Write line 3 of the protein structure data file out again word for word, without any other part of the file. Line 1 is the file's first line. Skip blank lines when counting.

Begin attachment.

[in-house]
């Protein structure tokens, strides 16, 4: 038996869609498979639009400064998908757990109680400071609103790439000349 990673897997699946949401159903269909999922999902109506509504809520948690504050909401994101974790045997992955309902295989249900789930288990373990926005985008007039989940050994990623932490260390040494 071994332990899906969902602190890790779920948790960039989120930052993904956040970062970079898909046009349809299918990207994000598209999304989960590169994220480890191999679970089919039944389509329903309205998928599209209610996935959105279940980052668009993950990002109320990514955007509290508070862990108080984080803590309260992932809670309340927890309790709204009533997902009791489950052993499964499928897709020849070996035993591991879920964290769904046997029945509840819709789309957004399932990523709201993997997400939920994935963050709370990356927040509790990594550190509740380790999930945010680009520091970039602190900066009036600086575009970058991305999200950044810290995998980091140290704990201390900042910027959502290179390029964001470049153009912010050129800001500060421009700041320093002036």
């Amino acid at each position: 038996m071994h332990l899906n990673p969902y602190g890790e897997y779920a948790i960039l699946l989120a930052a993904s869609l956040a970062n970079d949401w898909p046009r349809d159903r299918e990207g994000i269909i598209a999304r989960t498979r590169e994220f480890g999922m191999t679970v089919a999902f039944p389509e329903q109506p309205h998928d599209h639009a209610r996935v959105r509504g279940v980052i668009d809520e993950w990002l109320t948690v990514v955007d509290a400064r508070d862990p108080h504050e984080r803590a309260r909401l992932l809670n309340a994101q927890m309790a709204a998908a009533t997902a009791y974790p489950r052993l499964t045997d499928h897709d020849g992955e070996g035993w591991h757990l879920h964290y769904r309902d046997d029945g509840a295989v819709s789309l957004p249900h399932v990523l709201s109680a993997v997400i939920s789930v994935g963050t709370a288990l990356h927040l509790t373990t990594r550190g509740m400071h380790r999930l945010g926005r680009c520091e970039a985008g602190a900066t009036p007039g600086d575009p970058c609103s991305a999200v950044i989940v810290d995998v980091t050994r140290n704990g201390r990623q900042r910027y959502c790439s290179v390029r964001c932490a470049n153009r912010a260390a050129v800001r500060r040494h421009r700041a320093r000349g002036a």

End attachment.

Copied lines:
């Amino acid at each position: 038996m071994h332990l899906n990673p969902y602190g890790e897997y779920a948790i960039l699946l989120a930052a993904s869609l956040a970062n970079d949401w898909p046009r349809d159903r299918e990207g994000i269909i598209a999304r989960t498979r590169e994220f480890g999922m191999t679970v089919a999902f039944p389509e329903q109506p309205h998928d599209h639009a209610r996935v959105r509504g279940v980052i668009d809520e993950w990002l109320t948690v990514v955007d509290a400064r508070d862990p108080h504050e984080r803590a309260r909401l992932l809670n309340a994101q927890m309790a709204a998908a009533t997902a009791y974790p489950r052993l499964t045997d499928h897709d020849g992955e070996g035993w591991h757990l879920h964290y769904r309902d046997d029945g509840a295989v819709s789309l957004p249900h399932v990523l709201s109680a993997v997400i939920s789930v994935g963050t709370a288990l990356h927040l509790t373990t990594r550190g509740m400071h380790r999930l945010g926005r680009c520091e970039a985008g602190a900066t009036p007039g600086d575009p970058c609103s991305a999200v950044i989940v810290d995998v980091t050994r140290n704990g201390r990623q900042r910027y959502c790439s290179v390029r964001c932490a470049n153009r912010a260390a050129v800001r500060r040494h421009r700041a320093r000349g002036a």